Drawing of the part for the patterns.

Drawing of the part for the patterns.

So with those patterns printed out, I went to town.

First thing I noticed is that curvature on the wingtip I was working on doesn't match the pattern :). Of course. They're all different (and by the way, on the other wingtip it matched perfectly. Go figure.). I wanted the pattern to primarily get the general shape right.

So, here I am stretching my L shaped angle, and... SNAP!

:(

:(

So now, bend another L angle, deburr, clean up, size... sigh.. I went much much slower...

I think, getting it perfect took around 3 hours of careful work. That curve gets aggressive towards the end. And, when I was almost done.. snap! I tore it up again, this time the very tip.

Damn!

Damn!

Luckily, it actually still was long enough (I started with a piece longer than necessary), so I was able to get away with this tear. Phew.

Perfect fit!

Perfect fit!

Cut to about the right size

Cut to about the right size

Next, came a lot of sanding, filing, and emery-clothing to get it to the right shape. And then, the holes.

Those had to be duplicated and match up with the existing holes in the wingtip, so I made a simple hole duplicator. No, I'm not paying 10 bucks for that thing!

Homemade Hole Duplicator

Homemade Hole Duplicator

And, we have the holes.

And, we have the holes.

Finally, I filled all the scratch marks with Bondo, sanded it down, and called it a nite. I think it was around 3 am then :).

Next day, the other wingtip.

Prep

Prep

Notice that this one has rivnuts and not just holes. I now have a theory why this plane is missing strobe shields.

I think the guy who tore all the threads in the fiberglass wingtip and installed those rivnuts (remember, the other one doesn't have them?), was too lazy and didn't want to tweak the holes in the strobe shields to match with the rivnuts. That's my guess.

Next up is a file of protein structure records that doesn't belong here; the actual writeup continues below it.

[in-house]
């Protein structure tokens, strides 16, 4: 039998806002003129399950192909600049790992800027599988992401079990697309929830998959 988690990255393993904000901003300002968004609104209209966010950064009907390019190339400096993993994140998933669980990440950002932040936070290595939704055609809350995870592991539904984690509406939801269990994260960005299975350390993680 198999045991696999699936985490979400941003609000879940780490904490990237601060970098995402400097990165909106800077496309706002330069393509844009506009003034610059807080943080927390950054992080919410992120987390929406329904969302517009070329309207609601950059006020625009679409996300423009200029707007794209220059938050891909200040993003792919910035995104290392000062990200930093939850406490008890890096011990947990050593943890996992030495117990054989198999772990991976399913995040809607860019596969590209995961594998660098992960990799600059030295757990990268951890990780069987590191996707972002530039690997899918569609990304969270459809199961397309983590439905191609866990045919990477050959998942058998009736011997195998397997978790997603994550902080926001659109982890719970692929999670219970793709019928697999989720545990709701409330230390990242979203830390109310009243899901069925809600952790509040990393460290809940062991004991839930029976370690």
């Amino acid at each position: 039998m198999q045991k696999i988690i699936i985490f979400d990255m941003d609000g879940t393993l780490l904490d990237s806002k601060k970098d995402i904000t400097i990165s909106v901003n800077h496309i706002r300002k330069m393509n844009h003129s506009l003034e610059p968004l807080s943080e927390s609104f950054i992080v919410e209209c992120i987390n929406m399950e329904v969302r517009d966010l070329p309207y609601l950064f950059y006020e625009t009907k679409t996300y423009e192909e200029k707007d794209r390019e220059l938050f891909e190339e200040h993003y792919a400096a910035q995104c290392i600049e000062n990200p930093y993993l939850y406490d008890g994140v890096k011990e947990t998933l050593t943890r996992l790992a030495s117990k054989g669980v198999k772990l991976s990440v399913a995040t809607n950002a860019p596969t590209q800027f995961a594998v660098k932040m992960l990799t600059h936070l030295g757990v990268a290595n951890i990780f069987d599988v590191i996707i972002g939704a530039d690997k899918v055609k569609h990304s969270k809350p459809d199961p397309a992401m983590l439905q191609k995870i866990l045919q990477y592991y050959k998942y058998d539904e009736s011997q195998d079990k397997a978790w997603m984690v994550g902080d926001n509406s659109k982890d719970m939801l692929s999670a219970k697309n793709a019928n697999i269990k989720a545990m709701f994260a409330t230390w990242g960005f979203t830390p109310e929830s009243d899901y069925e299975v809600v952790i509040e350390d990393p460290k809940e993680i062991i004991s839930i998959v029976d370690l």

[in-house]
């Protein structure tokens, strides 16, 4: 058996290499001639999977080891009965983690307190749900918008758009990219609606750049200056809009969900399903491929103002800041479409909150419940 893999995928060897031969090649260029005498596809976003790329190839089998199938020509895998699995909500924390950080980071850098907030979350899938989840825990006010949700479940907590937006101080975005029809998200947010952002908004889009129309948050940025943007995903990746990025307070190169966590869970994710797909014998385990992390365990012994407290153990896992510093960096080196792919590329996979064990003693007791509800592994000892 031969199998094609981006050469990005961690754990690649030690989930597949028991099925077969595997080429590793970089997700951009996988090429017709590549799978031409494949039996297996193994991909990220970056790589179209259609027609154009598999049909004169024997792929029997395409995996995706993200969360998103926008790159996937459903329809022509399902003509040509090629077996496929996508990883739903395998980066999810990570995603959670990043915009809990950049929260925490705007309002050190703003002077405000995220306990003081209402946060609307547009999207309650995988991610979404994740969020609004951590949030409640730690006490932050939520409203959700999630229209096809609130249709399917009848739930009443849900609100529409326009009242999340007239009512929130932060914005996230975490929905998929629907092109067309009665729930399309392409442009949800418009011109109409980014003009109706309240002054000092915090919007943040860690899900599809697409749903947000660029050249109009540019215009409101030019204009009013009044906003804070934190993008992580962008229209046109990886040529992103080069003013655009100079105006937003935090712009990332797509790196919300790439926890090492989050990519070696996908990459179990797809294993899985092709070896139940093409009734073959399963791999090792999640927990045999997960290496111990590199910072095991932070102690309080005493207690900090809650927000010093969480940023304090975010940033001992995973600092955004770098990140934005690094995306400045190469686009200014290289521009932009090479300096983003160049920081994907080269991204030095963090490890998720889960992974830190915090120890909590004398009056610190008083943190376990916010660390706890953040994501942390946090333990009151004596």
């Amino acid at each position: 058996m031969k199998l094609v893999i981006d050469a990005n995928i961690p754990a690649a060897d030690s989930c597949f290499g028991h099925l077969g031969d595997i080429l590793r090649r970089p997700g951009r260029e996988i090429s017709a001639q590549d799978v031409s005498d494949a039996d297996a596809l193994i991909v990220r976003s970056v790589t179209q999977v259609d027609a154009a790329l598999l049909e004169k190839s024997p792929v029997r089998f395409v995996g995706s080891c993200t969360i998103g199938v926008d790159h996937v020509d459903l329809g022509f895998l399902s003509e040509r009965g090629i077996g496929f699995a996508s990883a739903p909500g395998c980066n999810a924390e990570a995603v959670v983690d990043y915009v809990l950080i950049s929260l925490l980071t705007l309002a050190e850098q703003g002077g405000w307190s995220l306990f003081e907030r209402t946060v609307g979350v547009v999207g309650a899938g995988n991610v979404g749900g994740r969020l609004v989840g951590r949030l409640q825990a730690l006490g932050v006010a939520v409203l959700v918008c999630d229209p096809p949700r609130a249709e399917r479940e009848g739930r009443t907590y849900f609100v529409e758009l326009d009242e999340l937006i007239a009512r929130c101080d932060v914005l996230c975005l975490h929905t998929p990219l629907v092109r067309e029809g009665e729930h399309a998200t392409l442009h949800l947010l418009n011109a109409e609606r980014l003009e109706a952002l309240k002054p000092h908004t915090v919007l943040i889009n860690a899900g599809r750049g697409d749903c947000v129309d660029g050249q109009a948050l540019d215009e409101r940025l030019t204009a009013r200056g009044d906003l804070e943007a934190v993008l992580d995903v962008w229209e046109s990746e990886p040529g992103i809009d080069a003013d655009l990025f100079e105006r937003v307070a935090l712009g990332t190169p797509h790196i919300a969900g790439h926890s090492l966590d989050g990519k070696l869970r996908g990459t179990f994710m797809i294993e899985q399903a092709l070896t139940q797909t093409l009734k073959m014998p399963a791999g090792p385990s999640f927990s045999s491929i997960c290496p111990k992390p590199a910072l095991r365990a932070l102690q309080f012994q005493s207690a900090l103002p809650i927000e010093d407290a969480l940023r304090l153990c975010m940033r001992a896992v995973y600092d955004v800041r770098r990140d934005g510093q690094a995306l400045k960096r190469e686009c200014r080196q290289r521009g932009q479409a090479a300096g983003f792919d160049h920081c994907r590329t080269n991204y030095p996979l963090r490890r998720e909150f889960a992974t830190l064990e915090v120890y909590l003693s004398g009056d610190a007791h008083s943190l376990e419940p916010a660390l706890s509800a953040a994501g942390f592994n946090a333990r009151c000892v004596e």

Initially, I thought about making oversized holes in the shield, but that would put one of them too close to the edge. Then, I tried filing the rivnut down a bit, but decided that I'm not gaining much there, and that notching the strobe shield base would be best. That's what I ended up doing.

I made just the first notch, and to stretching it was!

First Notch

First Notch

When it was close to the other rivnut, I notched area around it.

Secont Notch - close!

Secont Notch - close!

They came out perfect.

And then, tons of filing, shaping, sanding, Bondoing, sanding, washing, and...

All done!

All done!

They're not quite complete yet. I'll have to clean up the rest of black tape from under the wingtip lenses and replace them with new ones, but that'll come after painting the shields. I'll ask Dave Fletcher to paint them into the same Imron he's gonna use for the (now soon to come) wheelpants.

And you know what.. that was fun!


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This construction log only shows how I did things during the construction of my Skybolt. These pages are for information and personal entertainment only and not to be construed as the only way, or even the perceived correct way of doing things. You are responsible for your own construction techniques.